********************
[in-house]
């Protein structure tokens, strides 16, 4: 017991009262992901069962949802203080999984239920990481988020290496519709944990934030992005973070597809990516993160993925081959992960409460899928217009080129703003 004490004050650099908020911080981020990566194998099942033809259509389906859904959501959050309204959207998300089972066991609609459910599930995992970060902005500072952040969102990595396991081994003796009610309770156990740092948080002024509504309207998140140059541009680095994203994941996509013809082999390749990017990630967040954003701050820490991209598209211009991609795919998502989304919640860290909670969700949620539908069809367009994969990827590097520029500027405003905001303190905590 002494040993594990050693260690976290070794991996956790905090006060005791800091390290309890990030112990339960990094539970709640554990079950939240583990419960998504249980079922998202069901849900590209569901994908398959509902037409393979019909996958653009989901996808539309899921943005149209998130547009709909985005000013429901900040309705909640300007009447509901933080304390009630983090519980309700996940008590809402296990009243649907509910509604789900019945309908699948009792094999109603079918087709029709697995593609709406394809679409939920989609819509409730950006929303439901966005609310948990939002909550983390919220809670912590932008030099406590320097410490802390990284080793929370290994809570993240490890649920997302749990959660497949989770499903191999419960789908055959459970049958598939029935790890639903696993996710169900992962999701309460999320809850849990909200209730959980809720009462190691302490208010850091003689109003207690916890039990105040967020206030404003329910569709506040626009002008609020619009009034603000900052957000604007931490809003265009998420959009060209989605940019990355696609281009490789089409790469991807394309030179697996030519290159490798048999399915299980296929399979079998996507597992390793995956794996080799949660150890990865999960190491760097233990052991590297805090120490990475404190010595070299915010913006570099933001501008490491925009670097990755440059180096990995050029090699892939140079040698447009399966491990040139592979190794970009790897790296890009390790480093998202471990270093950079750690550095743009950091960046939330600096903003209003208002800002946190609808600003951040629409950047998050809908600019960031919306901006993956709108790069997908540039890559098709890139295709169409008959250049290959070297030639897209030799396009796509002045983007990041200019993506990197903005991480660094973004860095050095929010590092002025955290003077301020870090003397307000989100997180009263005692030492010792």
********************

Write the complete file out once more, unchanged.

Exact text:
[in-house]
């Protein structure tokens, strides 16, 4: 017991009262992901069962949802203080999984239920990481988020290496519709944990934030992005973070597809990516993160993925081959992960409460899928217009080129703003 004490004050650099908020911080981020990566194998099942033809259509389906859904959501959050309204959207998300089972066991609609459910599930995992970060902005500072952040969102990595396991081994003796009610309770156990740092948080002024509504309207998140140059541009680095994203994941996509013809082999390749990017990630967040954003701050820490991209598209211009991609795919998502989304919640860290909670969700949620539908069809367009994969990827590097520029500027405003905001303190905590 002494040993594990050693260690976290070794991996956790905090006060005791800091390290309890990030112990339960990094539970709640554990079950939240583990419960998504249980079922998202069901849900590209569901994908398959509902037409393979019909996958653009989901996808539309899921943005149209998130547009709909985005000013429901900040309705909640300007009447509901933080304390009630983090519980309700996940008590809402296990009243649907509910509604789900019945309908699948009792094999109603079918087709029709697995593609709406394809679409939920989609819509409730950006929303439901966005609310948990939002909550983390919220809670912590932008030099406590320097410490802390990284080793929370290994809570993240490890649920997302749990959660497949989770499903191999419960789908055959459970049958598939029935790890639903696993996710169900992962999701309460999320809850849990909200209730959980809720009462190691302490208010850091003689109003207690916890039990105040967020206030404003329910569709506040626009002008609020619009009034603000900052957000604007931490809003265009998420959009060209989605940019990355696609281009490789089409790469991807394309030179697996030519290159490798048999399915299980296929399979079998996507597992390793995956794996080799949660150890990865999960190491760097233990052991590297805090120490990475404190010595070299915010913006570099933001501008490491925009670097990755440059180096990995050029090699892939140079040698447009399966491990040139592979190794970009790897790296890009390790480093998202471990270093950079750690550095743009950091960046939330600096903003209003208002800002946190609808600003951040629409950047998050809908600019960031919306901006993956709108790069997908540039890559098709890139295709169409008959250049290959070297030639897209030799396009796509002045983007990041200019993506990197903005991480660094973004860095050095929010590092002025955290003077301020870090003397307000989100997180009263005692030492010792």